LOS ANGELES — With every step, Zedar Broadous takes in the beauty of Pacoima’s latest mural, but for him this one is different because it celebrates his father and the history of Pacoima.

“As they say, if you don’t understand history, you’re doomed to repeat it,” Zedar Broadous said, adding that’s why murals like this are crucial to the area.

What You Need To Know

  • The centerpiece of the 145-foot long by 27-foot tall mural is an image of Hillery T. Broadous

  • Hillery T. Broadous was a minister and community activist who started the San Fernando Valley chapter of the NAACP

  • The mural is located inside Hillery T. Broadous Elementary School and can be seen from Fillmore Street in Pacoima

  • Butterflies in the mural symbolize lives of loved ones lost to COVID-19

His father, Hillary T. Broadous, was a World War II veteran who operated a successful barbershop before becoming a minister in 1972. He became a community activist and founded the San Fernando Valley Chapter of the NAACP.

The mural is located inside Hillery T. Broadous Elementary School and features Hillery T. Broadous at the center. The artwork can be seen off Filmore Street, one of Pacoima’s main thoroughfares, and across the street from Hubert Humphrey Memorial Park. It’s now the largest mural on a Los Angeles Unified School District campus.

Zedar Broadous invited Spectrum News into his home to share some of his father’s history. As one of 11 children, Zedar Broadous followed in his father’s footsteps, becoming a minister and community activist. It’s this family history that Zedar Broadous shared with muralist Juan Pablo Reyes, also known as JP Murals.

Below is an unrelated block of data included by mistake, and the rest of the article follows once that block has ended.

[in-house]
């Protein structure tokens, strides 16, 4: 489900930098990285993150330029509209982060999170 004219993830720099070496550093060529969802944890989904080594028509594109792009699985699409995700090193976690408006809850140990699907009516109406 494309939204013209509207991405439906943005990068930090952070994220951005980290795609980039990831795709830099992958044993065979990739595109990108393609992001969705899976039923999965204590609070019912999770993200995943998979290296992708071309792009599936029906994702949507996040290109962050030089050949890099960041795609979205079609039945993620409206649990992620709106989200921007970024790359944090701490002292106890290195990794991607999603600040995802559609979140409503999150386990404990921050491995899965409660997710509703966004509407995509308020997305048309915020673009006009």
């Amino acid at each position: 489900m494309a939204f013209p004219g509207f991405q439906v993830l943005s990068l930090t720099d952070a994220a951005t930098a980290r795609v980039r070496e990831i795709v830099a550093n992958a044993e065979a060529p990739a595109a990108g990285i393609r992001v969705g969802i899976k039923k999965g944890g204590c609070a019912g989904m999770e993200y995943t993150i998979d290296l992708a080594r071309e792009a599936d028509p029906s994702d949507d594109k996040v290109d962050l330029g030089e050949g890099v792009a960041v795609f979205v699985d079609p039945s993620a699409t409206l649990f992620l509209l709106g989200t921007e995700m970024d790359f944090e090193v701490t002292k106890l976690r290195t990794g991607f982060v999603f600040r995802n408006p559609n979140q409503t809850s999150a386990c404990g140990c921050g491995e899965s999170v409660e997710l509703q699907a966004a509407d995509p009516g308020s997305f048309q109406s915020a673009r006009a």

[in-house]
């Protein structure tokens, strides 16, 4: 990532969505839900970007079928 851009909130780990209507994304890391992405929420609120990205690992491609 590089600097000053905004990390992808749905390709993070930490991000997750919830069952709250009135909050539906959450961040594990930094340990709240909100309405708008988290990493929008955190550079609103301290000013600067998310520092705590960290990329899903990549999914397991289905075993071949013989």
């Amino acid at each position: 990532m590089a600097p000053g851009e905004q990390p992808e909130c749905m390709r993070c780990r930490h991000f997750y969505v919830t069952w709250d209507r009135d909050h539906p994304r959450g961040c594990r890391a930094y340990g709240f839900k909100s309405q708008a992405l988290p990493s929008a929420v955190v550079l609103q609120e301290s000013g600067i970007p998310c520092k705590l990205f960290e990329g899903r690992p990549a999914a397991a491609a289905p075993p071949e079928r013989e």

“The design was really well thought of and each element that was implemented into the design tells a story in itself,” he said.

For him, the mural not only celebrates Hillery T. Broadous but also activism within the Latino community. You see it in the images of Latino students painted in blue to one side of the image of Hillery T. Broadous.

“So we have a Latino Mexican person painting a Black, African American person, so that shows a lot, that shows the community that we have so much similarities rather than differences,” JP Murals said.

In the 1920s, Pacoima became known as the only place people of color could purchase land in the San Fernando Valley, and by the 1950s, it was a predominantly Black middle-class community.

Zedar Broadous is quick to point out that his father would’ve considered this tribute a blessing but also would point out that you can’t be a leader without people behind you. He’s hoping when people see this mural, they’re inspired.

“It shows that with the tenacity to do those things that are right, life can be better for all of us,” he said.